"But if thought corrupts language, language can also corrupt thought."
- George Orwell, Politics and the English Language (via man-of-prose)

Amy Lowell: Penumbra

As I sit here in the quiet Summer night,
Suddenly, from the distant road, there comes
The grind and rush of an electric car.
And, from still farther off,
An engine puffs sharply,
Followed by the drawn-out shunting scrape of a freight train.   
These are the sounds that men make
In the long business of living.
They will always make such sounds,
Years after I am dead and cannot hear them.
Sitting here in the Summer night,
I think of my death.
What will it be like for you then?
You will see my chair
With its bright chintz covering
Standing in the afternoon sunshine,
As now.
You will see my narrow table
At which I have written so many hours.
My dogs will push their noses into your hand,   
And ask—ask—
Clinging to you with puzzled eyes.

The old house will still be here,
The old house which has known me since the beginning.   
The walls which have watched me while I played:   
Soldiers, marbles, paper-dolls,
Which have protected me and my books.
The front-door will gaze down among the old trees   
Where, as a child, I hunted ghosts and Indians;   
It will look out on the wide gravel sweep
Where I rolled my hoop,
And at the rhododendron bushes
Where I caught black-spotted butterflies.
The old house will guard you,
As I have done.
Its walls and rooms will hold you,
And I shall whisper my thoughts and fancies   
As always,
From the pages of my books.

You will sit here, some quiet Summer night,   
Listening to the puffing trains,
But you will not be lonely,
For these things are a part of me.
And my love will go on speaking to you
Through the chairs, and the tables, and the pictures,   
As it does now through my voice,
And the quick, necessary touch of my hand.

Amy Lowell Penumbra poem poetry

gentlewave:

Pieter Bruegel the Elder (c. 1525-1569): Parable of the Sower, [detail], 1557, oil on panel, 73.7 x 102.9 cm, Timken Museum of Art, San Diego, USA, source: doportugalprofundo.blogspot.com.

gentlewave:

Pieter Bruegel the Elder (c. 1525-1569): Parable of the Sower, [detail], 1557, oil on panel, 73.7 x 102.9 cm, Timken Museum of Art, San Diego, USA, source: doportugalprofundo.blogspot.com.

"Perhaps one did not want to be loved so much as to be understood."
- George Orwell, 1984 (via man-of-prose)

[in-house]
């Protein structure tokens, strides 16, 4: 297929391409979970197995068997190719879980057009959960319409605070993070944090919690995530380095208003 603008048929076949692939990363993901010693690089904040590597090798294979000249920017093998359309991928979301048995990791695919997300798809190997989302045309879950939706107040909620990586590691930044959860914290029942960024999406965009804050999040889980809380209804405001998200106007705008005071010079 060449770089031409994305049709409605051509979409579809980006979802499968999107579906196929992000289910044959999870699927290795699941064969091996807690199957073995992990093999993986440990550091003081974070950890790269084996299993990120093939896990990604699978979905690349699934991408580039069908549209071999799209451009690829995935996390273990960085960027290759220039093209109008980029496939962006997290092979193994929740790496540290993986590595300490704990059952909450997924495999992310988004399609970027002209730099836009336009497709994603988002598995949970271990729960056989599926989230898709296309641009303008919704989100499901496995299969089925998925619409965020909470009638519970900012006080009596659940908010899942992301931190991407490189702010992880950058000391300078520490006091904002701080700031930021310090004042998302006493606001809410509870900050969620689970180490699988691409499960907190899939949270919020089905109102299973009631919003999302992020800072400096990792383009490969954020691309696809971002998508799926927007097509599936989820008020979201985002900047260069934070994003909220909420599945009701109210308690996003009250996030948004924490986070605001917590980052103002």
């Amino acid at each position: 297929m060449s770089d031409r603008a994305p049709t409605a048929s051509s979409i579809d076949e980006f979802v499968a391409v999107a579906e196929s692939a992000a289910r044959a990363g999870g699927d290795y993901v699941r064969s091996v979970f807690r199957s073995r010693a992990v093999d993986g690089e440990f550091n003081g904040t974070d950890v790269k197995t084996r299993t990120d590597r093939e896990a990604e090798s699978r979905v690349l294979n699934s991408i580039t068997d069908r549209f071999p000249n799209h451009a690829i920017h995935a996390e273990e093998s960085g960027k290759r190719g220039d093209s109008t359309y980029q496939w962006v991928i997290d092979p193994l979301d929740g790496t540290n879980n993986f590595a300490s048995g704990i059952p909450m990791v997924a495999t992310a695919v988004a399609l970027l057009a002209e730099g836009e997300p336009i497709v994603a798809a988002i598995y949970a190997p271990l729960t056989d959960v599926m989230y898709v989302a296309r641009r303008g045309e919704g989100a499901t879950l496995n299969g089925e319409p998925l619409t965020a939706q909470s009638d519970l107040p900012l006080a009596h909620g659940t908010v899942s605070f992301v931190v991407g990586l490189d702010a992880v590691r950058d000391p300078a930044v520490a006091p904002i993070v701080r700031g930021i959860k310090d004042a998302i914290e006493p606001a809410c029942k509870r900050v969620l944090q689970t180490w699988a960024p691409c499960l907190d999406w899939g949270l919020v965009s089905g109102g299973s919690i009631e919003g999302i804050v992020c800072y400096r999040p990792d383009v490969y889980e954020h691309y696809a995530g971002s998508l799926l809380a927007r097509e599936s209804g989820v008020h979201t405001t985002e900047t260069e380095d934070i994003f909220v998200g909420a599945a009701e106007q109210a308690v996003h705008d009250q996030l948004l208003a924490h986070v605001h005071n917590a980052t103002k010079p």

hideback:

William Blake (English, 1757-1827)
Jacob’s Dream, 1800
And as we wind on down the roadOur shadows taller than our soul There walks a lady we all knowWho shines white light and wants to showHow everything still turns to gold.
- Robert Plant and Jimmy Page, 1971

hideback:

William Blake (English, 1757-1827)

Jacob’s Dream, 1800

And as we wind on down the road
Our shadows taller than our soul
There walks a lady we all know
Who shines white light and wants to show
How everything still turns to gold.

- Robert Plant and Jimmy Page, 1971

(via chance-a-simple-gardener)

"Perhaps all the dragons in our lives are princesses who are only waiting to see us act, just once, with beauty and courage. Perhaps everything that frightens us is, in its deepest essence, something helpless that wants our love."
- Rainer Maria Rilke, Letters to a Young Poet (via floatingonatidalwave)
uutpoetry:

The Deuteronomy of Unbudded Rose Shoulders
Logan Ellis (unknowmenclature)
Grinding how muchthe visceral climb of atrophyfrom jaw to lower lipand back around the carousel?
Exactly how long have you been told that emptiness eats through the face?I’m beginningto feel my head caveand stutter like the sorrowfully revved enginesof all the cars we’ve seen parkedon the side of the highwayfor too long, ora childhood bicycle’s forever spoke, trading cardstorn into leisure limbs,wisping with the wind.
Soon enough, you’ll spin just as continuouslynext to my dissected throatand tumble, mad—dreamingly.What you’ll findin that bottomlesspitwill change your life forever,and mine(?), just digestion—a belch.
Soon enough, I will eat you alive, but I won’t want to, Iwon’t want to.
art: “Lamprey Woman” by Amanda Murrin

uutpoetry:

The Deuteronomy of Unbudded Rose Shoulders

Logan Ellis (unknowmenclature)

Grinding how much
the visceral climb of atrophy
from jaw to lower lip
and back around the carousel?

Exactly how long have you been told 
that emptiness eats through the face?
I’m beginning
to feel my head cave
and stutter like the sorrowfully revved engines
of all the cars we’ve seen parked
on the side of the highway
for too long, or
a childhood bicycle’s forever spoke, 
trading cards
torn into leisure limbs,
wisping with the wind.

Soon enough, you’ll spin just as continuously
next to my dissected throat
and tumble, mad—dreamingly.
What you’ll find
in that bottomless
pit
will change your life forever,
and mine(?), just digestion—a belch.

Soon enough, I will eat you alive, 
but I won’t want to, I
won’t want to.

art: “Lamprey Woman” by Amanda Murrin

"I am two women: one wants to have all the joy, passion and adventure that life can give me. The other wants to be a slave to routine, to family life, to the things that can be planned and achieved. I’m a housewife and a prostitute, both of us living in the same body and doing battle with each other."
- Paulo Coelho, Eleven Minutes

(Source: astrolocherry)